For example, the querySelectorAll() method on document and other elements returns a collection of child elements, a type of object called a NodeList. Let's say you don't care about the specific elements, you just want to store how many there are. A NodeList has a length property just like an array. You can assign that to a variable like so:

let divCount = document.querySelectorAll("div").length

You can keep going, chaining methods of the returned objects and doing operations down the chain, theoretically forever. If you do, you may want to add line breaks and indentation for readability. This is fine, as JavaScript is pretty forgiving about spacing. The one rule is that a semicolon ; always ends a statement. (That's why I generally end all of my statements with one, just in case.)

The following example uses chained array methods, including one with an arrow function, to find all of the fruits in an array that contain the string "apple", and stores them in a new array called apple in alphabetical order.

const fruits = ["pear", "pineapple",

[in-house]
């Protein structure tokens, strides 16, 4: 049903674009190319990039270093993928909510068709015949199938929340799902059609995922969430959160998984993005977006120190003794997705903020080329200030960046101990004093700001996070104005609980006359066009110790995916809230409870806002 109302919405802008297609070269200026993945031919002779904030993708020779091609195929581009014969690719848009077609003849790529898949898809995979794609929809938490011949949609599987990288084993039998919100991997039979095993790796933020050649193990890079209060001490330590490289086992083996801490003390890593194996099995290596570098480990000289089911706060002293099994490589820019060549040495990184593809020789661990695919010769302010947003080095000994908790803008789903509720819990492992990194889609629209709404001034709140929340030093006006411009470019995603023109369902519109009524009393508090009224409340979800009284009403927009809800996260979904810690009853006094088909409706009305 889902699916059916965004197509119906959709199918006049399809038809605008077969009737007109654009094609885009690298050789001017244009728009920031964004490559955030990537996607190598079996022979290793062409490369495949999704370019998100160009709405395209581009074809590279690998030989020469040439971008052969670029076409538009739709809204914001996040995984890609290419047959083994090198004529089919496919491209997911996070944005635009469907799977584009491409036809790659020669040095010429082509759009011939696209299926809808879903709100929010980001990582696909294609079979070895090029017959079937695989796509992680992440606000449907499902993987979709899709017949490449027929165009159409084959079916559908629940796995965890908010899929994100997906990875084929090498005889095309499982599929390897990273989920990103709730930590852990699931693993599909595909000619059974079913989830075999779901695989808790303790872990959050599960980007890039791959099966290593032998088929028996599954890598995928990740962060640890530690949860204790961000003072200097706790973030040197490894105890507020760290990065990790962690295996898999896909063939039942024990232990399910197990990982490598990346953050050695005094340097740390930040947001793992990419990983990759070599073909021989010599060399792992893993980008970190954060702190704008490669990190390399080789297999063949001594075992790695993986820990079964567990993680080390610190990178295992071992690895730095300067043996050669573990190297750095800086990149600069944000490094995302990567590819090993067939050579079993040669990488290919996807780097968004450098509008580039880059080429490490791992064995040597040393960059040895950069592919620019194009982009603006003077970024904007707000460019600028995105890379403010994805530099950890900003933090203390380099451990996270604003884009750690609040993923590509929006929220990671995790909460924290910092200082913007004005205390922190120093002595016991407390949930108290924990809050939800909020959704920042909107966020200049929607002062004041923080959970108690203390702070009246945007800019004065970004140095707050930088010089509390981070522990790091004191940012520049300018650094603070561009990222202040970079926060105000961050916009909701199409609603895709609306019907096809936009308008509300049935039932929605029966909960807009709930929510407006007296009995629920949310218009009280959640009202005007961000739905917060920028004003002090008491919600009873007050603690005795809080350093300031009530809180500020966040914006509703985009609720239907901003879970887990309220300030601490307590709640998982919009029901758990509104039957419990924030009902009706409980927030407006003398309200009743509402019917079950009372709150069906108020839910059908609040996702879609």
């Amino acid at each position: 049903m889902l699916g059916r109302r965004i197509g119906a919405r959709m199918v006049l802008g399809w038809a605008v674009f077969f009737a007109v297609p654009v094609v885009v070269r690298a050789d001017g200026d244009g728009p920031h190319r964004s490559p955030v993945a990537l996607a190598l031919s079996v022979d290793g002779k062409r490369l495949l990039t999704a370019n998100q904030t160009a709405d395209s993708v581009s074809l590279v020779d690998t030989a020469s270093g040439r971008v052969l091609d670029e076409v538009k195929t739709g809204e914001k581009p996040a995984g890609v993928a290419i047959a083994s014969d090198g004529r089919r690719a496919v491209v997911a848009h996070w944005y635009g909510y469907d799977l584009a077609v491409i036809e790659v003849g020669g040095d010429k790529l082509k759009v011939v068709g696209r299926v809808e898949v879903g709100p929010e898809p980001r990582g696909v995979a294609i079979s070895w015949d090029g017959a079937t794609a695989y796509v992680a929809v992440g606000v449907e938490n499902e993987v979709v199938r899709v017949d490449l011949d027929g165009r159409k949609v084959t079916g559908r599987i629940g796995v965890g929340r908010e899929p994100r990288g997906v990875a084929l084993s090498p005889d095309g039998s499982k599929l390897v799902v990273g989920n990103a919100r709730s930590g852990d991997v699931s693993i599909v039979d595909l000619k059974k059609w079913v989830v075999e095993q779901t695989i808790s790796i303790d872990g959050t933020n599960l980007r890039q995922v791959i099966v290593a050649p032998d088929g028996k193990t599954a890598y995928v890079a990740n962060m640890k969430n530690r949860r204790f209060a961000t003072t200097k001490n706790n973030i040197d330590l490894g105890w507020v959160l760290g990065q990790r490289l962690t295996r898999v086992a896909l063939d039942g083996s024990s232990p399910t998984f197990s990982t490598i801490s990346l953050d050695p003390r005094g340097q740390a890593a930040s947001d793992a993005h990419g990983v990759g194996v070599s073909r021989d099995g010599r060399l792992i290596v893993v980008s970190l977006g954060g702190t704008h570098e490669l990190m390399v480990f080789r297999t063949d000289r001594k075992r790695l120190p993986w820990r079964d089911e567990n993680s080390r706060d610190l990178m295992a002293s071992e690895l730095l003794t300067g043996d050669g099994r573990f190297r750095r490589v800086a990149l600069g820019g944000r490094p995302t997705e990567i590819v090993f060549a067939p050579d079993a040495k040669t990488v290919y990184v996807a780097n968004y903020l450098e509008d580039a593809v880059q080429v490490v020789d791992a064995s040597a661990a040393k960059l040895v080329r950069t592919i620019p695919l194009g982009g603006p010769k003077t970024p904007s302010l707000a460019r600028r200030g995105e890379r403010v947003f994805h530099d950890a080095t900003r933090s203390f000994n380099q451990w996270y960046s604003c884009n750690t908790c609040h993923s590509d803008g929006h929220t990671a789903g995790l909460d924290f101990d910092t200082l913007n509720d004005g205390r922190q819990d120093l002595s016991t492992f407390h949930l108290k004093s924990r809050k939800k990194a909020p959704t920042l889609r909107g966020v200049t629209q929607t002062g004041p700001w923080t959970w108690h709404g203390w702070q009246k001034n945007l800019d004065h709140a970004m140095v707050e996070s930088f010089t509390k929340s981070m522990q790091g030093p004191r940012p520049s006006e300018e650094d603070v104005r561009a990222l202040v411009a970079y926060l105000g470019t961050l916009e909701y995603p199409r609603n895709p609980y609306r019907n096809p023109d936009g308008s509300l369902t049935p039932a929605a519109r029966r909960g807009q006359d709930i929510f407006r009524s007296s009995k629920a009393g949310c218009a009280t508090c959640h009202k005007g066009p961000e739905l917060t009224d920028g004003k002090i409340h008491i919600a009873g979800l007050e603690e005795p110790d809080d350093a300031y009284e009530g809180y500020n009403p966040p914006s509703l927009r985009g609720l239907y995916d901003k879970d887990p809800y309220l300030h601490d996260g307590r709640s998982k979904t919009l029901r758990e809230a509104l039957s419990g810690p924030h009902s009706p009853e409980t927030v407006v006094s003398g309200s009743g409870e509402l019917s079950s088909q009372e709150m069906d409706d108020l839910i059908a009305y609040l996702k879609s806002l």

"mango", "apple", "banana"];
let apples = fruits
.filter(word => word.includes("apple"))


The Math object provides many useful methods for performing complex mathematical operations. For example, if you wanted to take a number x and drop all fractions, you would call Math.floor(x).

An important method for games is Math.random(). This returns a pseudo-random floating point number that is greater than 0 and less than 1. Obviously, it's really useful for games, and we'll use it as the core of our example. But you might be wondering how you could use a fraction less than 1.

If you have a range of whole numbers you want to choose from (like 1-6, the equivalent of rolling a six-sided die), first you call Math.random() and multiply the return by the highest number in the range. Then you use Math.floor() to drop the fractions you have left over. The result is a whole number from 0 to the highest number minus 1. Just add 1, and you have your random selection.

let deeSix = Math.floor(Math.random() * 6) + 1;


That was kind of a lot, wasn't it? Well, buckle in, because tomorrow, we'll put these pieces together and take a look at our example, a random table tool that selects an entry when you click the table. But seriously, it'll be good to see the kind of stuff you can do with this nonsense.